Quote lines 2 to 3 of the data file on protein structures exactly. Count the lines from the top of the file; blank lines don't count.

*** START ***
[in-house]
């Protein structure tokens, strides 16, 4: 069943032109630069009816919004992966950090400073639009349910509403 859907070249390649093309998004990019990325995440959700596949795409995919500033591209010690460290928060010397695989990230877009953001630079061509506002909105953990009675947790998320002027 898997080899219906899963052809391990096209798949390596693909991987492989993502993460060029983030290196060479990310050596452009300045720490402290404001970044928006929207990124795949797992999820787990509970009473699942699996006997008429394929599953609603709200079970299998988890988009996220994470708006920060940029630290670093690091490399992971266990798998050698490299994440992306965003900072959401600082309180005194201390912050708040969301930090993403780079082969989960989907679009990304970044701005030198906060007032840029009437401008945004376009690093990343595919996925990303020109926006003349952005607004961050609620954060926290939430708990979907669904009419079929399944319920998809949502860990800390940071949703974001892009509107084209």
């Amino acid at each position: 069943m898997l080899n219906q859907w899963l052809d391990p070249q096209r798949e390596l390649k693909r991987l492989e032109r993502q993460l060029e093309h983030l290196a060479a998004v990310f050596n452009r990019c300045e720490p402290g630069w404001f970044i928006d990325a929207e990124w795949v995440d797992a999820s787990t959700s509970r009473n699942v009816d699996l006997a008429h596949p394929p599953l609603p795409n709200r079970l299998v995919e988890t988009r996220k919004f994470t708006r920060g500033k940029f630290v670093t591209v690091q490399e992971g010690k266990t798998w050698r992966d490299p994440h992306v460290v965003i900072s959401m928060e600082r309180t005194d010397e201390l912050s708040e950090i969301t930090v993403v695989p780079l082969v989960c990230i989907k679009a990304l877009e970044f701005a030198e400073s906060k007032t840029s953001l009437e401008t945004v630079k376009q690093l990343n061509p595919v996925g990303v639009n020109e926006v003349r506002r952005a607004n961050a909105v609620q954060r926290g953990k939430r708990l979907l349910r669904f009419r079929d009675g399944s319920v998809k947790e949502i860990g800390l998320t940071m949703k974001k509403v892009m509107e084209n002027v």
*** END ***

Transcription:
């Protein structure tokens, strides 16, 4: 069943032109630069009816919004992966950090400073639009349910509403 859907070249390649093309998004990019990325995440959700596949795409995919500033591209010690460290928060010397695989990230877009953001630079061509506002909105953990009675947790998320002027 898997080899219906899963052809391990096209798949390596693909991987492989993502993460060029983030290196060479990310050596452009300045720490402290404001970044928006929207990124795949797992999820787990509970009473699942699996006997008429394929599953609603709200079970299998988890988009996220994470708006920060940029630290670093690091490399992971266990798998050698490299994440992306965003900072959401600082309180005194201390912050708040969301930090993403780079082969989960989907679009990304970044701005030198906060007032840029009437401008945004376009690093990343595919996925990303020109926006003349952005607004961050609620954060926290939430708990979907669904009419079929399944319920998809949502860990800390940071949703974001892009509107084209």
């Amino acid at each position: 069943m898997l080899n219906q859907w899963l052809d391990p070249q096209r798949e390596l390649k693909r991987l492989e032109r993502q993460l060029e093309h983030l290196a060479a998004v990310f050596n452009r990019c300045e720490p402290g630069w404001f970044i928006d990325a929207e990124w795949v995440d797992a999820s787990t959700s509970r009473n699942v009816d699996l006997a008429h596949p394929p599953l609603p795409n709200r079970l299998v995919e988890t988009r996220k919004f994470t708006r920060g500033k940029f630290v670093t591209v690091q490399e992971g010690k266990t798998w050698r992966d490299p994440h992306v460290v965003i900072s959401m928060e600082r309180t005194d010397e201390l912050s708040e950090i969301t930090v993403v695989p780079l082969v989960c990230i989907k679009a990304l877009e970044f701005a030198e400073s906060k007032t840029s953001l009437e401008t945004v630079k376009q690093l990343n061509p595919v996925g990303v639009n020109e926006v003349r506002r952005a607004n961050a909105v609620q954060r926290g953990k939430r708990l979907l349910r669904f009419r079929d009675g399944s319920v998809k947790e949502i860990g800390l998320t940071m949703k974001k509403v892009m509107e084209n002027v």